Williams Lake, BC. Tuesday Sept. 28: Taseko Mines Ltd continues to act like federal approval of its demonstrably unacceptable Prosperity mine project is a done deal. It is holding a jobs seminar for the proposed mine in Williams Lake today, and yesterday announced the appointment of a new VP of operations who it says will oversee the operation of a mine that should have no chance of being approved.
Both actions presume the mine is going ahead, even though the CEAA review panel, and indeed the federal government’s own Department of Fisheries and Ocean, have left the federal Cabinet with no constitutional, legal or moral choice but to reject the mine.
The company’s announcement yesterday of its appointment of David Rouleau as Vice President of Operations states that he “will be responsible for overseeing all operational aspects of the Gibraltar Mine as well as the development and ultimate operation of the Prosperity Mine.”
This appointment also raises further questions regarding the relationship between the company and the BC Liberals, and the possible influence this might have had on the BC government, which approved the proposed mine despite the fact that it clearly violates its own previous opposition to development in the area on environmental and First Nations rights grounds.
Mr. Rouleau spent 17 years with Teck Cominco in various mine operations and engineering roles. He was also “a key member of Canadian Natural Resources senior management team developing the $10 billion Horizon Oil Sands Project in Fort McMurray, Alberta.”
As the Tsilhqot’in National Government revealed last week, Elections BC records show that one of Taseko Mine Ltd’s directors, Richard Mundie, has powerful ties to the party, having signed off on $440,000 in donations to the BC Liberals from Teck Cominco between 2005 and 2009 when he was an officer with that company.
Taseko Mines Ltd also suddenly began funding the BC Liberal Party as the province moved towards an environmental review of its Prosperity mine proposal, pumped $30,150 into BC Liberals coffers over a 12 month period starting in late 2008 as the province geared up for an election and moved towards proceeding with an environmental assessment of the proposed mine.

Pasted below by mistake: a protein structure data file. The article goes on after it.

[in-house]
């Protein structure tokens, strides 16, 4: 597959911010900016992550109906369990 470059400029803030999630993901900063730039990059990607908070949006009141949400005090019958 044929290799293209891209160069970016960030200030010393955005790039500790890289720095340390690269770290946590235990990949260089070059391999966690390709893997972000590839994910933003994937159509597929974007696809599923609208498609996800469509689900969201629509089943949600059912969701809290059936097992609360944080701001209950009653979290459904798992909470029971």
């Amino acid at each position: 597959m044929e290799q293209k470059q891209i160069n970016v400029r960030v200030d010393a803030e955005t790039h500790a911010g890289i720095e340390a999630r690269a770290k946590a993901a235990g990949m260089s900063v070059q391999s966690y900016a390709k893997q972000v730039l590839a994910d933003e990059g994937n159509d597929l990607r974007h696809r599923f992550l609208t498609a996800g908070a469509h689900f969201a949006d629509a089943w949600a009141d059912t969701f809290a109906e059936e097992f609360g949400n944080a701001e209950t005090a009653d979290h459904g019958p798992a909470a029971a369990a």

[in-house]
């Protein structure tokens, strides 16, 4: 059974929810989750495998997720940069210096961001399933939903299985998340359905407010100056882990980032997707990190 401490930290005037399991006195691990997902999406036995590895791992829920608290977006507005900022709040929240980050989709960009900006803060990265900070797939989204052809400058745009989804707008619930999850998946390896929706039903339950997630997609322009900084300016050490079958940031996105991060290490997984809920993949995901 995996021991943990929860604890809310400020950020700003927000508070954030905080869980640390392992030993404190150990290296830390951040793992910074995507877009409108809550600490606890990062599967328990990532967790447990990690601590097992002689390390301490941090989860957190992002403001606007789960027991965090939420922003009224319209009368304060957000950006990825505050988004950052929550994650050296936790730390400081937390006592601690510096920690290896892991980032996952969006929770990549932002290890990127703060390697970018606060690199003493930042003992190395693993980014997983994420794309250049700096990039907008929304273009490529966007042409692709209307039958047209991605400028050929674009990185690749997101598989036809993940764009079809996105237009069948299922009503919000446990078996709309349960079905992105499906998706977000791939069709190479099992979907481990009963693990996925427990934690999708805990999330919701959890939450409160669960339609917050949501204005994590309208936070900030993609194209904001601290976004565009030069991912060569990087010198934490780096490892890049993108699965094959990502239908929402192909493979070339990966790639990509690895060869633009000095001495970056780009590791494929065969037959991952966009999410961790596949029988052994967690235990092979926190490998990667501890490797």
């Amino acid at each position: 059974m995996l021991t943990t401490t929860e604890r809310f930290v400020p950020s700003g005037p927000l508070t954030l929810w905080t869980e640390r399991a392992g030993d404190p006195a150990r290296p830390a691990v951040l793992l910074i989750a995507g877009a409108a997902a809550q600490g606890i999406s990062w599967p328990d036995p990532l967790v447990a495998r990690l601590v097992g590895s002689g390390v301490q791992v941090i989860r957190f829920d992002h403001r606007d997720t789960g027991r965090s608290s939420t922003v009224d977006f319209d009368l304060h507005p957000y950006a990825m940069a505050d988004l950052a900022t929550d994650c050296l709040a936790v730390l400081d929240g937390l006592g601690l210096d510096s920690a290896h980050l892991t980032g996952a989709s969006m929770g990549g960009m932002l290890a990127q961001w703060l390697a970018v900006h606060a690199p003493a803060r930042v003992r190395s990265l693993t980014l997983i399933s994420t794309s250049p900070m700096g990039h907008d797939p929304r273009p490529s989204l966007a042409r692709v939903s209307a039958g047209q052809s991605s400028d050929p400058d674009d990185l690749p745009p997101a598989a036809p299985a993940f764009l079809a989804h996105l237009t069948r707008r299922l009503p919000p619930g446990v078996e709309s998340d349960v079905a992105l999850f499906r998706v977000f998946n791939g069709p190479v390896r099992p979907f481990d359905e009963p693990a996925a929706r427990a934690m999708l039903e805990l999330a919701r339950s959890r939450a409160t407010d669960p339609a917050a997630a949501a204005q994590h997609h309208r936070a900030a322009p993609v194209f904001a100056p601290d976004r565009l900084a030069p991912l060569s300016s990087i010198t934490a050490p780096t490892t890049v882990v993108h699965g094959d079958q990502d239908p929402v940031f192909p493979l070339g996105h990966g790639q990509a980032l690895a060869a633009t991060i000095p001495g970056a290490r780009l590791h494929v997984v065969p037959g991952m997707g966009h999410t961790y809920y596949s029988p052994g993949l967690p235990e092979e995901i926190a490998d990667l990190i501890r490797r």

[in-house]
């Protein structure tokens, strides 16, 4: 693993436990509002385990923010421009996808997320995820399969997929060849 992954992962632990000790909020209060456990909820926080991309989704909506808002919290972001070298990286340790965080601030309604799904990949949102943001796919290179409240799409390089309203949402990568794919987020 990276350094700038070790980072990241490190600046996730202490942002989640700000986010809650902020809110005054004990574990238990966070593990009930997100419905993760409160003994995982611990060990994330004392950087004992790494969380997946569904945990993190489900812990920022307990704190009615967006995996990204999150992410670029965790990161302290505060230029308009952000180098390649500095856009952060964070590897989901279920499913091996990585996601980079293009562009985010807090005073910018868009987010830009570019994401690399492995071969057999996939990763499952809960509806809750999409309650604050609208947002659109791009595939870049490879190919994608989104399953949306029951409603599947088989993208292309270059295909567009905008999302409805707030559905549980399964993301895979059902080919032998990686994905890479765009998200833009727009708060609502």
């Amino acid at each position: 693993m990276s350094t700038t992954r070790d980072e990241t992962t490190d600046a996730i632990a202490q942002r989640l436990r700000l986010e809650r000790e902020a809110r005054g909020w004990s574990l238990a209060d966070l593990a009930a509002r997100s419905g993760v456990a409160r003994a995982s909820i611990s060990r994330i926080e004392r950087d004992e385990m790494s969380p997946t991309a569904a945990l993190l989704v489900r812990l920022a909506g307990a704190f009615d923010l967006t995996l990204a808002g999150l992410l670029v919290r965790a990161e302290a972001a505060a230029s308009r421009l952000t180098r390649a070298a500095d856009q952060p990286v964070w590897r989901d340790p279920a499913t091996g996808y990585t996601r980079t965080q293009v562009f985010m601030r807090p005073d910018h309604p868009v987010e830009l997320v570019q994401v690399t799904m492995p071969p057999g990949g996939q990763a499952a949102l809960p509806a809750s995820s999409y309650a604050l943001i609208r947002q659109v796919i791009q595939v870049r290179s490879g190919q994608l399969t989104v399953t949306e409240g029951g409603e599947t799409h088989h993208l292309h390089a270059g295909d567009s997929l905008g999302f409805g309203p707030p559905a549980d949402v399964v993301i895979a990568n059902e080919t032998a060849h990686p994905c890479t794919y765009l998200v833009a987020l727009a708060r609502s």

“We now have more reason to wonder if it is funding ties to the BC Liberals that explains why the BC government would become such a vocal champion of a proposed mine that would kill our lakes, rivers, trees, fish and wildlife, and our Tsilhqot’in rights, culture and way of life,” said Xeni Gwet’in Chief Marilyn Baptiste of the Tsilhqot’in National Government.
“What still has us puzzled is what hold the company thinks it has over the federal government that would allow it to act as if approval from Prime Minister Stephen Harper’s Cabinet is a foregone conclusion?”
As Freedom of Information documents released by the TNG last week show, the Province and Taseko Mines and were told 15 years ago to look for alternatives because killing Teztan Biny could never be approved federally. The CEAA review panel report and continuing objections by DFO make it clear the project cannot receive federal approval now.
“Yet Taseko Mines continues to talk and act as if it knows something the rest of us do not,” said TNG Tribal Chair Chief Joe Alphonse. “Should the federal government abandon its duties and actually give Taseko the green light for this mine, we will certainly be demanding an inquiry into what influences were used to convince the federal cabinet to make such an unsupportable ruling.”
Political contributions data from Elections BC’s website, along with links to the site’s relevant pages, can be found at www.fnwarm.com. Copies of letters from the Federal Department of Fisheries and Oceans rejecting the proposed mine as far back as 1995 can also be found here.
For more information: Chief Marilyn Baptiste 250-394-7023
TNG Tribal Chair Chief Joe Alphonse 250-394-4212